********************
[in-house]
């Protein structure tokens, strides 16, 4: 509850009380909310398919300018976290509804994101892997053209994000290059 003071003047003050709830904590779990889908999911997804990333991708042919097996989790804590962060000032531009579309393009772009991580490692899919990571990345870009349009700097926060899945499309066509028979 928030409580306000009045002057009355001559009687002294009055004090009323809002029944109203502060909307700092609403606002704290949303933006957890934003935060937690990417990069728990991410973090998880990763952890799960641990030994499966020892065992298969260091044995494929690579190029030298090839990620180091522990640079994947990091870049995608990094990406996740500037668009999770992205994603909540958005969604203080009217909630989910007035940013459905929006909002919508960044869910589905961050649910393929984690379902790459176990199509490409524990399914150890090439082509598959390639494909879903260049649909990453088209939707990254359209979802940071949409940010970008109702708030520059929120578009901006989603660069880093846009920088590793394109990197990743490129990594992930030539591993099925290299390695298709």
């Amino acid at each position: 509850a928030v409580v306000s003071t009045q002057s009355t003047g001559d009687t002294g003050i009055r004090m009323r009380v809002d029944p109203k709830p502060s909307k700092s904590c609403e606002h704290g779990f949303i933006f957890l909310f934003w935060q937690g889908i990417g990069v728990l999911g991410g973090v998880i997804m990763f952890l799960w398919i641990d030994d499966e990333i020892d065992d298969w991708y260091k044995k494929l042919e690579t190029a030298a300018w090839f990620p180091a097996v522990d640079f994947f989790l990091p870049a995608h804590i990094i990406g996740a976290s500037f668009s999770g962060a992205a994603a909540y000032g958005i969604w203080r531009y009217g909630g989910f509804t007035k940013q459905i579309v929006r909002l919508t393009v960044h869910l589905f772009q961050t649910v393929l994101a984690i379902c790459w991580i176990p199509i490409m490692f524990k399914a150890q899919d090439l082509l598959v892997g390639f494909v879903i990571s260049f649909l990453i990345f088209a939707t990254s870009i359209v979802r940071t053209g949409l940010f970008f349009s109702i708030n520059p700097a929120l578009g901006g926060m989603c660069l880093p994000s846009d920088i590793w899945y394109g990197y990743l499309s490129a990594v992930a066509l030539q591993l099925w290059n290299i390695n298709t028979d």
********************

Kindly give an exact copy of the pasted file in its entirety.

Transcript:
[in-house]
């Protein structure tokens, strides 16, 4: 509850009380909310398919300018976290509804994101892997053209994000290059 003071003047003050709830904590779990889908999911997804990333991708042919097996989790804590962060000032531009579309393009772009991580490692899919990571990345870009349009700097926060899945499309066509028979 928030409580306000009045002057009355001559009687002294009055004090009323809002029944109203502060909307700092609403606002704290949303933006957890934003935060937690990417990069728990991410973090998880990763952890799960641990030994499966020892065992298969260091044995494929690579190029030298090839990620180091522990640079994947990091870049995608990094990406996740500037668009999770992205994603909540958005969604203080009217909630989910007035940013459905929006909002919508960044869910589905961050649910393929984690379902790459176990199509490409524990399914150890090439082509598959390639494909879903260049649909990453088209939707990254359209979802940071949409940010970008109702708030520059929120578009901006989603660069880093846009920088590793394109990197990743490129990594992930030539591993099925290299390695298709």
């Amino acid at each position: 509850a928030v409580v306000s003071t009045q002057s009355t003047g001559d009687t002294g003050i009055r004090m009323r009380v809002d029944p109203k709830p502060s909307k700092s904590c609403e606002h704290g779990f949303i933006f957890l909310f934003w935060q937690g889908i990417g990069v728990l999911g991410g973090v998880i997804m990763f952890l799960w398919i641990d030994d499966e990333i020892d065992d298969w991708y260091k044995k494929l042919e690579t190029a030298a300018w090839f990620p180091a097996v522990d640079f994947f989790l990091p870049a995608h804590i990094i990406g996740a976290s500037f668009s999770g962060a992205a994603a909540y000032g958005i969604w203080r531009y009217g909630g989910f509804t007035k940013q459905i579309v929006r909002l919508t393009v960044h869910l589905f772009q961050t649910v393929l994101a984690i379902c790459w991580i176990p199509i490409m490692f524990k399914a150890q899919d090439l082509l598959v892997g390639f494909v879903i990571s260049f649909l990453i990345f088209a939707t990254s870009i359209v979802r940071t053209g949409l940010f970008f349009s109702i708030n520059p700097a929120l578009g901006g926060m989603c660069l880093p994000s846009d920088i590793w899945y394109g990197y990743l499309s490129a990594v992930a066509l030539q591993l099925w290059n290299i390695n298709t028979d």